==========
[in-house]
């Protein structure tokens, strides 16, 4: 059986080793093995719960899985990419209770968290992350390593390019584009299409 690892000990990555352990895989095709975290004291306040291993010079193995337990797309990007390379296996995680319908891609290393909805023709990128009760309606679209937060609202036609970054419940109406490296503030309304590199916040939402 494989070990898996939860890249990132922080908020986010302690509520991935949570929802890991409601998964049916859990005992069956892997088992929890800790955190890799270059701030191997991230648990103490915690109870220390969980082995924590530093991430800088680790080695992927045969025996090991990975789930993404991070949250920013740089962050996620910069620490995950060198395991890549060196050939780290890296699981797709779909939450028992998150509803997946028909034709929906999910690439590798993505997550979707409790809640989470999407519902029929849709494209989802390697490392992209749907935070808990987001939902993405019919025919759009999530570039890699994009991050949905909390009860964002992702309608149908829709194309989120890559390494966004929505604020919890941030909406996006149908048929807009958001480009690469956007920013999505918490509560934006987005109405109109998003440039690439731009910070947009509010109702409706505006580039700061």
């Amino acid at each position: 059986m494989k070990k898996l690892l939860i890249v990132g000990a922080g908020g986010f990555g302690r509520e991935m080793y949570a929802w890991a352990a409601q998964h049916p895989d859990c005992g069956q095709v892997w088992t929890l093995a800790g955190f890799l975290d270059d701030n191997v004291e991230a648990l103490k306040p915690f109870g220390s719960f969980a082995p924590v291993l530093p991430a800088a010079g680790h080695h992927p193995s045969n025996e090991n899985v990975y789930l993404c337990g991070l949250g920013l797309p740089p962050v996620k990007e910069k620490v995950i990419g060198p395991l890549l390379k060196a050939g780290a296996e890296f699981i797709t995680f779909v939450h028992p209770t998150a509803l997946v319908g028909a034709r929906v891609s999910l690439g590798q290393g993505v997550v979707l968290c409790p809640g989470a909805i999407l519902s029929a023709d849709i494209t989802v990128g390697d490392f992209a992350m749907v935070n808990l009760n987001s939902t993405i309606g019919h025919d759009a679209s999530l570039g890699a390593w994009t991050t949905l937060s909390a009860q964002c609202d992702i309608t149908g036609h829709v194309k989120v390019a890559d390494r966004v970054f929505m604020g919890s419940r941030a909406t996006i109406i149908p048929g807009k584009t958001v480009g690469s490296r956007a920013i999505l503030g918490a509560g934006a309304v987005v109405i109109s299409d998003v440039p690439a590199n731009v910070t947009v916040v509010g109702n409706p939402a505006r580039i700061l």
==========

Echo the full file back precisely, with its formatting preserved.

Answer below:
[in-house]
């Protein structure tokens, strides 16, 4: 059986080793093995719960899985990419209770968290992350390593390019584009299409 690892000990990555352990895989095709975290004291306040291993010079193995337990797309990007390379296996995680319908891609290393909805023709990128009760309606679209937060609202036609970054419940109406490296503030309304590199916040939402 494989070990898996939860890249990132922080908020986010302690509520991935949570929802890991409601998964049916859990005992069956892997088992929890800790955190890799270059701030191997991230648990103490915690109870220390969980082995924590530093991430800088680790080695992927045969025996090991990975789930993404991070949250920013740089962050996620910069620490995950060198395991890549060196050939780290890296699981797709779909939450028992998150509803997946028909034709929906999910690439590798993505997550979707409790809640989470999407519902029929849709494209989802390697490392992209749907935070808990987001939902993405019919025919759009999530570039890699994009991050949905909390009860964002992702309608149908829709194309989120890559390494966004929505604020919890941030909406996006149908048929807009958001480009690469956007920013999505918490509560934006987005109405109109998003440039690439731009910070947009509010109702409706505006580039700061």
């Amino acid at each position: 059986m494989k070990k898996l690892l939860i890249v990132g000990a922080g908020g986010f990555g302690r509520e991935m080793y949570a929802w890991a352990a409601q998964h049916p895989d859990c005992g069956q095709v892997w088992t929890l093995a800790g955190f890799l975290d270059d701030n191997v004291e991230a648990l103490k306040p915690f109870g220390s719960f969980a082995p924590v291993l530093p991430a800088a010079g680790h080695h992927p193995s045969n025996e090991n899985v990975y789930l993404c337990g991070l949250g920013l797309p740089p962050v996620k990007e910069k620490v995950i990419g060198p395991l890549l390379k060196a050939g780290a296996e890296f699981i797709t995680f779909v939450h028992p209770t998150a509803l997946v319908g028909a034709r929906v891609s999910l690439g590798q290393g993505v997550v979707l968290c409790p809640g989470a909805i999407l519902s029929a023709d849709i494209t989802v990128g390697d490392f992209a992350m749907v935070n808990l009760n987001s939902t993405i309606g019919h025919d759009a679209s999530l570039g890699a390593w994009t991050t949905l937060s909390a009860q964002c609202d992702i309608t149908g036609h829709v194309k989120v390019a890559d390494r966004v970054f929505m604020g919890s419940r941030a909406t996006i109406i149908p048929g807009k584009t958001v480009g690469s490296r956007a920013i999505l503030g918490a509560g934006a309304v987005v109405i109109s299409d998003v440039p690439a590199n731009v910070t947009v916040v509010g109702n409706p939402a505006r580039i700061l």